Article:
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2008年9月18日 (木)


(Sep. 18, 2008) The Yomiuri Shimbun
Blame for rice scandal also lies with ministry
汚染米拡大 農水省は責任を痛感せよ(9月18日付・読売社説)

Rice meant for industrial use because it was unfit for human consumption has been illicitly distributed and ended up in consumers' mouths. Serious ramifications from this scandal, which has jeopardized food safety, are spreading nationwide.

It was revealed Tuesday that a large portion of the about 1,400 tons of rice contaminated with pesticide residue or mold that the government sold to Osaka-based Mikasa Foods was resold to about 380 companies in Tokyo, Kyoto, Osaka and 21 other prefectures. More than 600 tons of the rice was distributed as food.

The book must be thrown at the people involved in this act that betrayed public trust in food. The Agriculture, Forestry and Fisheries Ministry also must bear heavy responsibility for failing to detect the illicit act and allowing damage from the tainted rice to spread.

The government should be united in urgently unraveling the truth about this scandal and mapping out measures to prevent a recurrence of similar incidents.

Tainted rice distributed by Mikasa Foods was served in meals at day care centers and other locations. Concentrations of the pesticide methamidophos detected in the rice exceeded safe levels.

The rice has been processed to make shochu liquor and sweets, and only a fraction of the tainted rice Mikasa bought from the government was used for industrial purposes. It is believed that Mikasa intended to sell the rice for food from the beginning.


Slack government checks

The ministry inspected Mikasa facilities almost 100 times, but only after notifying the company in advance. This allegedly gave Mikasa time to produce bogus sales slips and temporarily change the processing procedure for inspections to mask its wrongdoing.

Aside from Mikasa, three companies resold tainted rice meant for industrial use they bought from the government. In all these cases, the ministry blindly believed explanations offered by the companies and did not bother to confirm who bought the rice from these companies.

The government imported the tainted rice in keeping with an accord under the World Trade Organization. If the unsold rice is returned to the exporting nations, Japan will not able to fulfill its import obligations. Companies willing to buy such tainted rice were therefore welcome clients for the ministry.

We wonder if the ministry and these companies developed collusive ties, which resulted in lackadaisical inspection practices. If such ties indeed resulted in such a blatant disrespect for food safety, the blame for this scandal should fall squarely on the ministry as well as the companies that distributed the tainted rice.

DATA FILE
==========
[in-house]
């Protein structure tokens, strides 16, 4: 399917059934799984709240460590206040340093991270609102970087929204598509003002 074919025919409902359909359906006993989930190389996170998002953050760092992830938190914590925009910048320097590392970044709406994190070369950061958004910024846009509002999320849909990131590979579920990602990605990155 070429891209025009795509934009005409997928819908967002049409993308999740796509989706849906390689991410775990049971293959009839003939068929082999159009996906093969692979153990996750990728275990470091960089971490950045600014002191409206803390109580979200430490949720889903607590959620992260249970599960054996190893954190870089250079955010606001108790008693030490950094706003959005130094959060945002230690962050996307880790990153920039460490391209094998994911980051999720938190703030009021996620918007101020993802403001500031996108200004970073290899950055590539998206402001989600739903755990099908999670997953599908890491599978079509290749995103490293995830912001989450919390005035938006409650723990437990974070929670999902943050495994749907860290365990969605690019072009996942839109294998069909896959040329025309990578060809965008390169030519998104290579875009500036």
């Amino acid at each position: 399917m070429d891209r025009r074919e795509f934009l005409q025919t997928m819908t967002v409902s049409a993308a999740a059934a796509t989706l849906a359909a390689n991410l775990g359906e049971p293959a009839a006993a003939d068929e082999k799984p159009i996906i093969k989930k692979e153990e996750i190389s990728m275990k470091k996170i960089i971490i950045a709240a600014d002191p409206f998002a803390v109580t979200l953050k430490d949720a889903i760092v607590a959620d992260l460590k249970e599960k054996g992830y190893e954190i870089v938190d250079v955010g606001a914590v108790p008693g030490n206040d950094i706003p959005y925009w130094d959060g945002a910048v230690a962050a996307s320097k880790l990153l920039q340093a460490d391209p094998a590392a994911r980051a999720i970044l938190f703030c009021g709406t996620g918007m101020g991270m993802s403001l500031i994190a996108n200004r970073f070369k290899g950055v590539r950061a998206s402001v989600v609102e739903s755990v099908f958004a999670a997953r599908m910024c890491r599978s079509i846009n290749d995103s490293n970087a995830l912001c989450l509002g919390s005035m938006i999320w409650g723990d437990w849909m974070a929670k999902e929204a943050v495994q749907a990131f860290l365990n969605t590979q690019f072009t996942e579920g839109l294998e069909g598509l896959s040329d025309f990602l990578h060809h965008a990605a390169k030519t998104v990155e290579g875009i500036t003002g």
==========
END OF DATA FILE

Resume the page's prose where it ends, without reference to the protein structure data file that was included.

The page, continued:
Consumers disrespected

Since the scandal surfaced earlier this month, the ministry's behavior has been nothing short of disrespectful to consumers. For example, it initially refused to disclose the list of companies that bought the tainted rice.

Agriculture, Forestry and Fisheries Minister Seiichi Ota made matters worse last week when he said he was not overly fazed by the scandal, a remark that raised doubt about whether he knows what it takes to ensure the food on Japan's tables is safe.

At the urging of the Prime Minister's Office, the ministry eventually produced the list of companies that purchased tainted rice and decided to return the remaining spoiled rice to the exporting countries, or to incinerate it.

These moves came rather belatedly. The ministry should make the distribution channels of rice more transparent and beef up its supervision of imported rice.

The Osaka, Fukuoka and Kumamoto prefectural police plan to start full-fledged investigations into Mikasa Foods to establish a criminal case. We hope the police will trace the entire distribution network of the tainted rice and uncover the underhand tricks Mikasa employed. Doing so will help find ways to prevent a recurrence of similar incidents.

The rice in question reportedly is unlikely to pose health risks. Although this scandal constitutes a grave betrayal of public trust in food, it should not trigger disproportionate reactions. We hope consumers will respond to this scandal calmly.

(From The Yomiuri Shimbun, Sept. 18, 2008)
(2008年9月18日01時55分  読売新聞)


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